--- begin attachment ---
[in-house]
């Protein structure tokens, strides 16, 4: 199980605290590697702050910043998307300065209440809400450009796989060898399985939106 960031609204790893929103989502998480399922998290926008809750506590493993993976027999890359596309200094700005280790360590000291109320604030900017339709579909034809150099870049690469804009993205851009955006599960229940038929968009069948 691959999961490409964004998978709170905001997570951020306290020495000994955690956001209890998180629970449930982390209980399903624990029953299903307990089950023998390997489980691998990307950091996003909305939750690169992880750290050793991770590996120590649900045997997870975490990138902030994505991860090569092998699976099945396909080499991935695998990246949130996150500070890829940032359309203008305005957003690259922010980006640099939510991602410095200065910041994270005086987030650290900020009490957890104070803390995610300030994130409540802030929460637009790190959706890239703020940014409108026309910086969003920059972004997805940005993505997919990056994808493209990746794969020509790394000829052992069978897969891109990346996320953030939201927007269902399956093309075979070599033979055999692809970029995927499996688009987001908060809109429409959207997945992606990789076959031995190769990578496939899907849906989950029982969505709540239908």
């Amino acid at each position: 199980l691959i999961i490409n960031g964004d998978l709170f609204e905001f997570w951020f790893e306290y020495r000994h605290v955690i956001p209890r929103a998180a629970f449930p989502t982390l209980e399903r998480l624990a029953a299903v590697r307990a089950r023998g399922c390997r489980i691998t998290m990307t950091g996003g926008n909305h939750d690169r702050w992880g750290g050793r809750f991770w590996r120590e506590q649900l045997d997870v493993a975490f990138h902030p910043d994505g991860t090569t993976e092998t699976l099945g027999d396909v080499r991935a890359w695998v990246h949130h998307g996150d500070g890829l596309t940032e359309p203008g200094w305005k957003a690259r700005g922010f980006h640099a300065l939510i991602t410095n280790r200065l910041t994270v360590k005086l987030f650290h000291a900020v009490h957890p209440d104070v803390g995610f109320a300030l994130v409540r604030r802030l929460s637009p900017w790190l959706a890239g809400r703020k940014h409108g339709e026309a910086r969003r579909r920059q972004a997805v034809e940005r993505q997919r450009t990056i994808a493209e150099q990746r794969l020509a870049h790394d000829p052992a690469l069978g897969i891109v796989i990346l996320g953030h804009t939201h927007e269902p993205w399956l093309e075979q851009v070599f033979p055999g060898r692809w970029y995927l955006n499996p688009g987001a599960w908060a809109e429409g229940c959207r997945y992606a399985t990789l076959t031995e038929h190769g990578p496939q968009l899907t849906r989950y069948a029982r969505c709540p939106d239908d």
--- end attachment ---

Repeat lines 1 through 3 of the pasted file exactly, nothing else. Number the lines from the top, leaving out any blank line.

[in-house]
């Protein structure tokens, strides 16, 4: 199980605290590697702050910043998307300065209440809400450009796989060898399985939106 960031609204790893929103989502998480399922998290926008809750506590493993993976027999890359596309200094700005280790360590000291109320604030900017339709579909034809150099870049690469804009993205851009955006599960229940038929968009069948 691959999961490409964004998978709170905001997570951020306290020495000994955690956001209890998180629970449930982390209980399903624990029953299903307990089950023998390997489980691998990307950091996003909305939750690169992880750290050793991770590996120590649900045997997870975490990138902030994505991860090569092998699976099945396909080499991935695998990246949130996150500070890829940032359309203008305005957003690259922010980006640099939510991602410095200065910041994270005086987030650290900020009490957890104070803390995610300030994130409540802030929460637009790190959706890239703020940014409108026309910086969003920059972004997805940005993505997919990056994808493209990746794969020509790394000829052992069978897969891109990346996320953030939201927007269902399956093309075979070599033979055999692809970029995927499996688009987001908060809109429409959207997945992606990789076959031995190769990578496939899907849906989950029982969505709540239908």
């Amino acid at each position: 199980l691959i999961i490409n960031g964004d998978l709170f609204e905001f997570w951020f790893e306290y020495r000994h605290v955690i956001p209890r929103a998180a629970f449930p989502t982390l209980e399903r998480l624990a029953a299903v590697r307990a089950r023998g399922c390997r489980i691998t998290m990307t950091g996003g926008n909305h939750d690169r702050w992880g750290g050793r809750f991770w590996r120590e506590q649900l045997d997870v493993a975490f990138h902030p910043d994505g991860t090569t993976e092998t699976l099945g027999d396909v080499r991935a890359w695998v990246h949130h998307g996150d500070g890829l596309t940032e359309p203008g200094w305005k957003a690259r700005g922010f980006h640099a300065l939510i991602t410095n280790r200065l910041t994270v360590k005086l987030f650290h000291a900020v009490h957890p209440d104070v803390g995610f109320a300030l994130v409540r604030r802030l929460s637009p900017w790190l959706a890239g809400r703020k940014h409108g339709e026309a910086r969003r579909r920059q972004a997805v034809e940005r993505q997919r450009t990056i994808a493209e150099q990746r794969l020509a870049h790394d000829p052992a690469l069978g897969i891109v796989i990346l996320g953030h804009t939201h927007e269902p993205w399956l093309e075979q851009v070599f033979p055999g060898r692809w970029y995927l955006n499996p688009g987001a599960w908060a809109e429409g229940c959207r997945y992606a399985t990789l076959t031995e038929h190769g990578p496939q968009l899907t849906r989950y069948a029982r969505c709540p939106d239908d």